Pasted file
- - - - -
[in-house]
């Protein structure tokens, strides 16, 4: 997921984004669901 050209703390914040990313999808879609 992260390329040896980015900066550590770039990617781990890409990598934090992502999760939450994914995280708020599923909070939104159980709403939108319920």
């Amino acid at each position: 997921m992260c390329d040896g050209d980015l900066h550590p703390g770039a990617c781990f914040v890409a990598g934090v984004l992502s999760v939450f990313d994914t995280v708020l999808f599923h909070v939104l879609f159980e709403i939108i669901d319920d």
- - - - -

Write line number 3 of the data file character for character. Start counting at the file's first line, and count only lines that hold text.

């Amino acid at each position: 997921m992260c390329d040896g050209d980015l900066h550590p703390g770039a990617c781990f914040v890409a990598g934090v984004l992502s999760v939450f990313d994914t995280v708020l999808f599923h909070v939104l879609f159980e709403i939108i669901d319920d």